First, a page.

On Friday, Federal Reserve economists released a blog post measuring the severity of the Federal Reserve’s annual stress test over time. The blog post concluded that the economic scenario used for the test is increasing in severity over time, but that the outcomes of the stress tests in the most recent years have been less constraining to banks because bank asset portfolios have become safer. Setting aside (for the moment) the logic of their premise, the authors reach their conclusion because they erroneously assume that stress test severity is appropriately measured by the change in the tested banks’ capital from the beginning to the end of the nine quarters of the planning horizon. In fact, banks are evaluated, and make capital allocation decisions, based on their lowest capital level over the nine quarters of the planning horizon (see here, page 4). Also, the stress capital buffer requirement is proposed to be calculated as the difference between the firm’s starting and lowest projected capital ratio under the severely adverse scenario. After correcting for this mistake, the authors’ own analysis would have shown that stress test severity increased significantly when the economy strengthened further in 2018.
Moreover, based on their error, the authors go on to advocate raising the countercyclical capital buffer (CCyB) now because stress tests have not become more severe as the economy has strengthened. By their own logic, based on the corrected analysis, the stress test design and severity make the CCyB unnecessary.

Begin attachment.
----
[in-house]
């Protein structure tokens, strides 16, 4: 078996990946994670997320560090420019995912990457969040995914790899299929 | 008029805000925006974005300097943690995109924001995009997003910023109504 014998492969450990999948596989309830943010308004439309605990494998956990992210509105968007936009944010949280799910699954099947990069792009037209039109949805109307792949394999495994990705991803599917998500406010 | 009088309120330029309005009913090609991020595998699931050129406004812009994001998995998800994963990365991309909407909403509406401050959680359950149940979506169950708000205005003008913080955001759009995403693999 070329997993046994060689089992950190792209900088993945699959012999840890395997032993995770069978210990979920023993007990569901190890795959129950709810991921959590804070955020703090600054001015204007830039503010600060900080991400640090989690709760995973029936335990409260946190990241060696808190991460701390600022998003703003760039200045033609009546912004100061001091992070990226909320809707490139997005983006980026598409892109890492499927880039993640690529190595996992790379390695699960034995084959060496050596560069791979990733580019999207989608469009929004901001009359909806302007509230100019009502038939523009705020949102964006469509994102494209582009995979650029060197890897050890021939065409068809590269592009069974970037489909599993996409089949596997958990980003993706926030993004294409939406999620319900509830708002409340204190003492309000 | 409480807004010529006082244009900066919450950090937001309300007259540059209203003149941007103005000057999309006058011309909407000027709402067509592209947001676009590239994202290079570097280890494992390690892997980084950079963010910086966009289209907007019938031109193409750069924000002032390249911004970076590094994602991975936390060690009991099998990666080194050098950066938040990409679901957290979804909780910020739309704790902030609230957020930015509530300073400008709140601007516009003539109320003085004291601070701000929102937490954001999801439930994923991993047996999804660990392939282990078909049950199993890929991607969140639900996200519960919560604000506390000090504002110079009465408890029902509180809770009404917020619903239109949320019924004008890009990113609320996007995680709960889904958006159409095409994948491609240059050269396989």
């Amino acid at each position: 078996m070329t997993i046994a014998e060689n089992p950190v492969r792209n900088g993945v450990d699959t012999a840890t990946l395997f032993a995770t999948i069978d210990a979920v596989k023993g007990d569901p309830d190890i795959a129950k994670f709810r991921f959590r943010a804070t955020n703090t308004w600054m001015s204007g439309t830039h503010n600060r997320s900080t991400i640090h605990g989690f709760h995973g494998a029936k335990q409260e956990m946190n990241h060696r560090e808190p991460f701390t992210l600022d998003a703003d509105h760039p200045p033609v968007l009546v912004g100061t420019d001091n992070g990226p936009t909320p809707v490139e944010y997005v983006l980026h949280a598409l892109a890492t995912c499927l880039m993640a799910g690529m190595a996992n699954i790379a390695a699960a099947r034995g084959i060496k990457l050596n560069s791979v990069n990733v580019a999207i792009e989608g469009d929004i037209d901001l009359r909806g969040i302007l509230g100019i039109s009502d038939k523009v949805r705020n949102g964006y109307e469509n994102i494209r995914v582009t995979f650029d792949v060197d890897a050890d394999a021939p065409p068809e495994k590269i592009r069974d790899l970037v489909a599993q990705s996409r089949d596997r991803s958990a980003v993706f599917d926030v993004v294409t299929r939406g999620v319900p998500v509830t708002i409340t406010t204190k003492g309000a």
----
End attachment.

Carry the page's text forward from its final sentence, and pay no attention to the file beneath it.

So how did the analysis by the Fed economists reach this conclusion? The measure of stress severity in the Fed paper’s analysis is defined as the difference between the bank’s starting and ending capital under stress. However, the relevant stress severity measure is the difference between the firm’s starting and lowest projected common equity tier 1 (CET1) capital ratio over the nine quarters of the planning horizon. The quantitative assessment in CCAR is based on the minimum CET1 ratio over the 9-quarter stress horizon, not the CET1 capital ratio at the end of the stress horizon. As shown by the purple bars in the chart below, which represent the start-to-minimum decline in the CET1 capital ratio under DFAST, the 3.7 percent decline in capital observed in 2018 was by far the most severe to date. So, the 2018 scenarios effectively raised banks’ capital requirements by almost one percentage point (the difference between 2.8 percent and 3.7 percent in the chart below). The yellow bars replicate the Fed’s analysis of stress test severity defined as the difference between the bank’s starting and ending capital ratio under stress.